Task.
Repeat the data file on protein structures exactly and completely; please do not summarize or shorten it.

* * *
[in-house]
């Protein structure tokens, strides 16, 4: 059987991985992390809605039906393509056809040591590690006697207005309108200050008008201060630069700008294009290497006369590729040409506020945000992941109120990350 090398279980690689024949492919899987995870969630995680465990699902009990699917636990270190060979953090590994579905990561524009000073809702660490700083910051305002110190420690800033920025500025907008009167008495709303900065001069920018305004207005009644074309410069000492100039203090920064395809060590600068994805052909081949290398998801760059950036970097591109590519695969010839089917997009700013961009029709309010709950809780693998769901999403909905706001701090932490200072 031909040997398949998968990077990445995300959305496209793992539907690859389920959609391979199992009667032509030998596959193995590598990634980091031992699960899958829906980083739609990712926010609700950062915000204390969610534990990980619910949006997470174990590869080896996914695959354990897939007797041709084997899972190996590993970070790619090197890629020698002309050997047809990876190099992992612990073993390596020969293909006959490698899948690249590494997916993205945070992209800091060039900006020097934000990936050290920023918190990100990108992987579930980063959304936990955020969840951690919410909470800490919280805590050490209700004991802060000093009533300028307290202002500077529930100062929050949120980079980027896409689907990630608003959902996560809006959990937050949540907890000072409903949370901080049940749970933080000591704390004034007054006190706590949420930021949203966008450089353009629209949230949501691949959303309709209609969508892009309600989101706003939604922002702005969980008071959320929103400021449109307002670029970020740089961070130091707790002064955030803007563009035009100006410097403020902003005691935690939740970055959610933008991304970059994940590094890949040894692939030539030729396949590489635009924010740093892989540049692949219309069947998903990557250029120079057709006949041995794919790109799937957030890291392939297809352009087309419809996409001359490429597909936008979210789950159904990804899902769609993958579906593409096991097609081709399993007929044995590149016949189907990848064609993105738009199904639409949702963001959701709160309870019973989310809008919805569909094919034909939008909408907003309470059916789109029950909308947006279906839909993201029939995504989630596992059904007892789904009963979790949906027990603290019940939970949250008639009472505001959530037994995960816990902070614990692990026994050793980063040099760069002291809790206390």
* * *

[in-house]
């Protein structure tokens, strides 16, 4: 059987991985992390809605039906393509056809040591590690006697207005309108200050008008201060630069700008294009290497006369590729040409506020945000992941109120990350 090398279980690689024949492919899987995870969630995680465990699902009990699917636990270190060979953090590994579905990561524009000073809702660490700083910051305002110190420690800033920025500025907008009167008495709303900065001069920018305004207005009644074309410069000492100039203090920064395809060590600068994805052909081949290398998801760059950036970097591109590519695969010839089917997009700013961009029709309010709950809780693998769901999403909905706001701090932490200072 031909040997398949998968990077990445995300959305496209793992539907690859389920959609391979199992009667032509030998596959193995590598990634980091031992699960899958829906980083739609990712926010609700950062915000204390969610534990990980619910949006997470174990590869080896996914695959354990897939007797041709084997899972190996590993970070790619090197890629020698002309050997047809990876190099992992612990073993390596020969293909006959490698899948690249590494997916993205945070992209800091060039900006020097934000990936050290920023918190990100990108992987579930980063959304936990955020969840951690919410909470800490919280805590050490209700004991802060000093009533300028307290202002500077529930100062929050949120980079980027896409689907990630608003959902996560809006959990937050949540907890000072409903949370901080049940749970933080000591704390004034007054006190706590949420930021949203966008450089353009629209949230949501691949959303309709209609969508892009309600989101706003939604922002702005969980008071959320929103400021449109307002670029970020740089961070130091707790002064955030803007563009035009100006410097403020902003005691935690939740970055959610933008991304970059994940590094890949040894692939030539030729396949590489635009924010740093892989540049692949219309069947998903990557250029120079057709006949041995794919790109799937957030890291392939297809352009087309419809996409001359490429597909936008979210789950159904990804899902769609993958579906593409096991097609081709399993007929044995590149016949189907990848064609993105738009199904639409949702963001959701709160309870019973989310809008919805569909094919034909939008909408907003309470059916789109029950909308947006279906839909993201029939995504989630596992059904007892789904009963979790949906027990603290019940939970949250008639009472505001959530037994995960816990902070614990692990026994050793980063040099760069002291809790206390």